can't use the code, we can still use the algorithms.  The real issue is
that we should probably get a little more serious than that if we really
have to go that way.  Those older routines were very heavily optimized
for the computers of 1984, and many of those constraints have changed
(to say the least).

Bob
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Re: Can we freely use AMOS in Octave?

Steven G. Johnson
In reply to this post by Jordi Gutiérrez Hermoso-2
I found something encouraging:

The AMOS functions are included in SLATEC, and the SLATEC guide
(http://www.netlib.org/slatec/guide) explicitly states:

        "The Library is in the public domain and distributed by the Energy
Science and Technology Software Center."

Mention of AMOS's inclusion in SLATEC goes back at least to this 1985
technical report from Sandia National Labs:
     http://infoserve.sandia.gov/sand_doc/1985/851018.pdf

Since the national laboratories which distribute SLATEC and which are
the authors of AMOS are willing to certify in writing that the code is
in the public domain, it looks like we are off the hook?

(i.e. the possibility of copyright assignment to ACM is irrelevant
because it wasn't copyrighted to begin with.)

Steven


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RE: Can we freely use AMOS in Octave?

ACM Permissions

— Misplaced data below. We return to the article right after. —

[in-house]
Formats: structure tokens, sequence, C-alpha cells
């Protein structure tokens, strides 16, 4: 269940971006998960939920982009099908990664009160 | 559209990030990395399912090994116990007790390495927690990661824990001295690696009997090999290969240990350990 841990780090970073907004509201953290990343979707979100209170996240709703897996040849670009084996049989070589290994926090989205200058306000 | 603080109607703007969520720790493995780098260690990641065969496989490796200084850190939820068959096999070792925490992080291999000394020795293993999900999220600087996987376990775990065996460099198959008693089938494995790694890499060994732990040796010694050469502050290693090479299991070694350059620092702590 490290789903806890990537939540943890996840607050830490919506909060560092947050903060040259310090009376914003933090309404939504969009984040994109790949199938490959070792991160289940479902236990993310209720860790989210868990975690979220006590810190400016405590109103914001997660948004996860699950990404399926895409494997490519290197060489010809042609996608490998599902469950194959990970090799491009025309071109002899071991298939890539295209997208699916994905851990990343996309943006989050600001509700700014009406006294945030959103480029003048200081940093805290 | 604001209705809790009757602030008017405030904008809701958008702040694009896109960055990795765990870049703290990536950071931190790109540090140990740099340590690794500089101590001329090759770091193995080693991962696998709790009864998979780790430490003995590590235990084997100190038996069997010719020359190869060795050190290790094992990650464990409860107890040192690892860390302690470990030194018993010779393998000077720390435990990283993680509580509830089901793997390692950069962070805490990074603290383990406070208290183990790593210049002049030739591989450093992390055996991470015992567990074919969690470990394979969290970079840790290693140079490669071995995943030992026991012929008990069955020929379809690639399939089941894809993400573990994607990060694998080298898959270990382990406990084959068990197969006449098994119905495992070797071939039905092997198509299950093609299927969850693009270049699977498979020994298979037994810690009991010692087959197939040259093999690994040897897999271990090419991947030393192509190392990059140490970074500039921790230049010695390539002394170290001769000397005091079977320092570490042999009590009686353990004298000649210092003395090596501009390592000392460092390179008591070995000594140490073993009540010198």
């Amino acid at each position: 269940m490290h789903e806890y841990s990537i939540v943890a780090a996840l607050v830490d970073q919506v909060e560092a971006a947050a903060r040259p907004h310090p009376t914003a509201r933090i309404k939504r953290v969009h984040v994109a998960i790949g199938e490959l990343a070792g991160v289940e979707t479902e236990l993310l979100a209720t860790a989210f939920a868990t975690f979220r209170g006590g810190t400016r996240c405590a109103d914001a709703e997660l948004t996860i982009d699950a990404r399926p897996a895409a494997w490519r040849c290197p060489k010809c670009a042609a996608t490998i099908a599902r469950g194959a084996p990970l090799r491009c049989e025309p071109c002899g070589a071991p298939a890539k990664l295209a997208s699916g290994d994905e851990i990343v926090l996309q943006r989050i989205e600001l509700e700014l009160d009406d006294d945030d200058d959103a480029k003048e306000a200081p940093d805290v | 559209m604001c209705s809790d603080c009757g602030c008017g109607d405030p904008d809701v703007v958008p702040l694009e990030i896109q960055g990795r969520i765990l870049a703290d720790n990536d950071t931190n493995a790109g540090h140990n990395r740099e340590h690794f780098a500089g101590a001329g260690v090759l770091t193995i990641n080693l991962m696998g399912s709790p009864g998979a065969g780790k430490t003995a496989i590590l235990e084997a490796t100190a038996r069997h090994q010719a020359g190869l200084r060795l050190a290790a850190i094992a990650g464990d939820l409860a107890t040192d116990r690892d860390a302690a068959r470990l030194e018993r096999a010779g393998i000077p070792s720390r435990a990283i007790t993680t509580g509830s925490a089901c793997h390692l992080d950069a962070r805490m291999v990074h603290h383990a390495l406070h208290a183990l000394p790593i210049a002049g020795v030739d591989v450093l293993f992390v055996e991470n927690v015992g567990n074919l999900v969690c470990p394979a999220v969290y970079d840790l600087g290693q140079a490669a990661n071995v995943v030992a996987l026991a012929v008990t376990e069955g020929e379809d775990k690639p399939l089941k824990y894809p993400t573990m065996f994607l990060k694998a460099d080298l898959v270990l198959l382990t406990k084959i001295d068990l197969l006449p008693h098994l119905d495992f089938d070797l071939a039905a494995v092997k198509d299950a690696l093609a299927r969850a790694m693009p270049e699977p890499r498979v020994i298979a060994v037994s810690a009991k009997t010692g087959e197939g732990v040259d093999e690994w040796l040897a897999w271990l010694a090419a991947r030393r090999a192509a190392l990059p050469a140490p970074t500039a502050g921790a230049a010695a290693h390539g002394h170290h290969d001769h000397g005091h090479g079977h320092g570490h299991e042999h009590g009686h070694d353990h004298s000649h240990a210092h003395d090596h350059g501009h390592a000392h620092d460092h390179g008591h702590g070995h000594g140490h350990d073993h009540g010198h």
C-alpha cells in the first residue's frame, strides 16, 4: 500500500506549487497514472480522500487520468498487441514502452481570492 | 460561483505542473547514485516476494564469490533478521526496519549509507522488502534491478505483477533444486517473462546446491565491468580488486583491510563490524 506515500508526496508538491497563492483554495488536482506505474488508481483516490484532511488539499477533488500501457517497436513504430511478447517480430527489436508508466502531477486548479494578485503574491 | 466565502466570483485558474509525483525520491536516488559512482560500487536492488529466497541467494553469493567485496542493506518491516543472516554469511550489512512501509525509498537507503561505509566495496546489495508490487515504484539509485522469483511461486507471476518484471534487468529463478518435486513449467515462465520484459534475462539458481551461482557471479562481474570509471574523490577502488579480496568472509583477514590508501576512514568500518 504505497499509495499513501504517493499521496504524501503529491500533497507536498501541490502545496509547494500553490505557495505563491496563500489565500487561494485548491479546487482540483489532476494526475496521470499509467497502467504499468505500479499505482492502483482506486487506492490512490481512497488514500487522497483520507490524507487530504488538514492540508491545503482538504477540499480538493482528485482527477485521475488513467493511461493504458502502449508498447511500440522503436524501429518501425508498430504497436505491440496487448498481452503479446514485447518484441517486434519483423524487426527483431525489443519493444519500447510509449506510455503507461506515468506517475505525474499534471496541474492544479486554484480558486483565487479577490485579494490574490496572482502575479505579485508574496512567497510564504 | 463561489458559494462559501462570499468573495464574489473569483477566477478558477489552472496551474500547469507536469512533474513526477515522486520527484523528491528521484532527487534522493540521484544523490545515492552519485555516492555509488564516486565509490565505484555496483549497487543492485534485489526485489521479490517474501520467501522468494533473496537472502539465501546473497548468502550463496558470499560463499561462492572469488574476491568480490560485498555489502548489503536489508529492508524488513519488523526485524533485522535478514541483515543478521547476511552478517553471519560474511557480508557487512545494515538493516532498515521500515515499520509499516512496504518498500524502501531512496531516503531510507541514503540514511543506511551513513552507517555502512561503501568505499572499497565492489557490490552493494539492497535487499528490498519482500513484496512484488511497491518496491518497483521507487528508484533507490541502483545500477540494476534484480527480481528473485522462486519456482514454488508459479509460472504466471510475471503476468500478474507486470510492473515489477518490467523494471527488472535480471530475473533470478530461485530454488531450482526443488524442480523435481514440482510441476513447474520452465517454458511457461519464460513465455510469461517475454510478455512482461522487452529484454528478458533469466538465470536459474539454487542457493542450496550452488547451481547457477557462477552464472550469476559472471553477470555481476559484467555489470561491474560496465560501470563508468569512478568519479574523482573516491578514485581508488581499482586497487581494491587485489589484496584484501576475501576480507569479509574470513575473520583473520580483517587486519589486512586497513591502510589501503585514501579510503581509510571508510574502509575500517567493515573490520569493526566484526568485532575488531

In reply to this post by Jordi Gutiérrez Hermoso-2
Hello Jordi,

Thank you for your inquiry and for explaining your dilemma.  Please forgive the delayed reply and be assured that ACM does not forbid commercial use of the algorithms, but you do require a commercial use license, which is an addendum to the ACM Software License Agreement referenced in the discussion included in your email.  

The Commercial license may be modified as needed to suit Coursera's requirements as it regards GPL distribution, however the fee will need to be adjusted accordingly.

You will note that ACM Policy also requires the original author's consent to your use as a professional courtesy.

Let me know if you have any further questions.


Regards,

Deborah Cotton
Copyright & Permissions
ACM Publications
212.626.0652
[hidden email]


-----Original Message-----
From: [hidden email] [mailto:[hidden email]] On Behalf Of Jordi Gutiérrez Hermoso
Sent: Friday, August 10, 2012 11:39 AM
To: [hidden email]
Cc: Octave Maintainers List